Like Ginger Snaps before it, When Animals Dream repurposes the werewolf myth as a feminist howl into the night. Marie (Sonia Suhl) manifests her lycanthropy as coarse hair in surprising places, bloody nails. She’s told that she’ll “change emotionally and be short-tempered and aggressive.” The opening scene surveys her clinical examination by an elderly male doctor (Stig Hoffmeyer), scrutinising her form as though she were an animal. The other men who inhabit her isolated Scandanavian town regard her with suspicion, fear or disgust; an attitude shared by the films pallid miasma of contorted tension, which channels the nauseating sensation of being unwelcome in one’s own skin.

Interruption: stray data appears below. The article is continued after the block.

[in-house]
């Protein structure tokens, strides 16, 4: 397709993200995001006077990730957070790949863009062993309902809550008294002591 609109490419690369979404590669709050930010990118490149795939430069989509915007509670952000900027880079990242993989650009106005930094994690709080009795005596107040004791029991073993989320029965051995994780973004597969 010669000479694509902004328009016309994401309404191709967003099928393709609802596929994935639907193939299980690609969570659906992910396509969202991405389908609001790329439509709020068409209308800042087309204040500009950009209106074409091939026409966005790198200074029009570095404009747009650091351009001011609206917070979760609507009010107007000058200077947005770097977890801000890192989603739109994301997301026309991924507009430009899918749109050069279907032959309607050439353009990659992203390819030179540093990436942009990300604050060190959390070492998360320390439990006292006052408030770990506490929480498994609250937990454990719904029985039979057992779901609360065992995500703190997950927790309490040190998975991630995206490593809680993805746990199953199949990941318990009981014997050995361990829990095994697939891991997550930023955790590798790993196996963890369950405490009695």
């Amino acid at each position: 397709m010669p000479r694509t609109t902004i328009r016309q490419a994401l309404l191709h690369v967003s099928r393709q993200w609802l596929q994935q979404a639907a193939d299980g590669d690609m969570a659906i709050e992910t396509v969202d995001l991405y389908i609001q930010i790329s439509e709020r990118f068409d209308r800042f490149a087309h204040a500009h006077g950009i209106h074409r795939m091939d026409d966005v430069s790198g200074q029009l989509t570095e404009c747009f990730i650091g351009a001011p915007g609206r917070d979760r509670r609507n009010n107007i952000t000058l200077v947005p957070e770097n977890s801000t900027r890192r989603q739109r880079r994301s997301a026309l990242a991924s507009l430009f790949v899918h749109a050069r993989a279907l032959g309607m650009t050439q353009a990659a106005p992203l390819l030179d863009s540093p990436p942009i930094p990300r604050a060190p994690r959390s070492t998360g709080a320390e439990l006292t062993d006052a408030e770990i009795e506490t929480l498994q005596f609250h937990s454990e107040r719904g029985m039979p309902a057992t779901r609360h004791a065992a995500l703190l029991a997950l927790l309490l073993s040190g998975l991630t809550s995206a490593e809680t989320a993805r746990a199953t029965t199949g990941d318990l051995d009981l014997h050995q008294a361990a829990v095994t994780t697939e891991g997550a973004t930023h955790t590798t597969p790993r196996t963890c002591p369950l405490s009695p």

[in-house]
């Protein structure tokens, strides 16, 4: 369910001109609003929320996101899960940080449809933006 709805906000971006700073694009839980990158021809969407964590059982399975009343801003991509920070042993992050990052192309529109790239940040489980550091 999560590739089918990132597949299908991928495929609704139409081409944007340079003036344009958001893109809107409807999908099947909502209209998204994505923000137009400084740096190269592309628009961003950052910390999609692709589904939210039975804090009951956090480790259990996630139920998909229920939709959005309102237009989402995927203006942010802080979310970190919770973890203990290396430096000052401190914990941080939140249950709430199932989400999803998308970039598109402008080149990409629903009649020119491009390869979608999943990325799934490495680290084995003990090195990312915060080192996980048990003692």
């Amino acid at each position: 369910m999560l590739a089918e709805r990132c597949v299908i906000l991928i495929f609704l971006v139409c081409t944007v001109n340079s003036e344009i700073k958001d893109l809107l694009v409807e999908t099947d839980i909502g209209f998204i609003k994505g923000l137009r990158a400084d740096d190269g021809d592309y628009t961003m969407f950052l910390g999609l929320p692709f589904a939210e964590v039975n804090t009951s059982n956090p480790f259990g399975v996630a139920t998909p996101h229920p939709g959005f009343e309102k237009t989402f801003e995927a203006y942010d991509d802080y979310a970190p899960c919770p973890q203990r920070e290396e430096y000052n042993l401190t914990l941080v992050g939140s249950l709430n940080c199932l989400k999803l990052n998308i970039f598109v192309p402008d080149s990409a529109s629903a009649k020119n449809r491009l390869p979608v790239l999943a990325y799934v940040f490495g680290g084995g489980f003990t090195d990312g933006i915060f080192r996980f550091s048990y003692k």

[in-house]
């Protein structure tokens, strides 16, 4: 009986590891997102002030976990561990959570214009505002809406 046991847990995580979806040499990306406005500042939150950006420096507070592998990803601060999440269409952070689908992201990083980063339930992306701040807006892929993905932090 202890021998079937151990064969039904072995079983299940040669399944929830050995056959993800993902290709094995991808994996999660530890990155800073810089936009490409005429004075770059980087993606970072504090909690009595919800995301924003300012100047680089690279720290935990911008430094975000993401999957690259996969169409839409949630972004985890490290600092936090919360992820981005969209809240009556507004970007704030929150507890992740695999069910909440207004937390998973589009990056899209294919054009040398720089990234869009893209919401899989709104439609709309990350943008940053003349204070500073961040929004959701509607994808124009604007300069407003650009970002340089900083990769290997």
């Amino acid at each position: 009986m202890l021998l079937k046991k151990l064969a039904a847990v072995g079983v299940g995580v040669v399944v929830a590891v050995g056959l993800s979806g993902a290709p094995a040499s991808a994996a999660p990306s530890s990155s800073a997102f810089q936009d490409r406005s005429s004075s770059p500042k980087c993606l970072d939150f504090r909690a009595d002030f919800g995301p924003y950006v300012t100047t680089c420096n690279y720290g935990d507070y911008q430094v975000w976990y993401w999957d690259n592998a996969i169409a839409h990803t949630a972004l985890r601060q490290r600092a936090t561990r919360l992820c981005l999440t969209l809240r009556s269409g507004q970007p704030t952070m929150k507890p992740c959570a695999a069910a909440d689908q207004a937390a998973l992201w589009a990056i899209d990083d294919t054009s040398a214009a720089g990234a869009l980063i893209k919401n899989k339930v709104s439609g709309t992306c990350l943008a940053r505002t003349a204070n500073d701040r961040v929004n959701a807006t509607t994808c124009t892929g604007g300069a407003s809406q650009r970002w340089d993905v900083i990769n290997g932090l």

The film, from Scandinavian director Jonas Alexander Arnby, operates primarily as an extended reflection on the patriarchy(-in-microcosm)’s discomfort with assertive women, recalling Von Trier’s Dogville and Breaking the Waves. But its attempts to operate as a low-key romance or monster movie are less successful. Arnby’s direction emphasises body language and malevolent glances over dialogue, but the abruptness of the final act suggests that he’s compensating for an undercooked screenplay. It’s not that an ambiguous conclusion is unwelcome, but the climax feels clumsy and unconsidered. It’s a minor blemish on an otherwise captivating mood piece.
One thought on “When Animals Dream (2014)”
Sounds cool to me.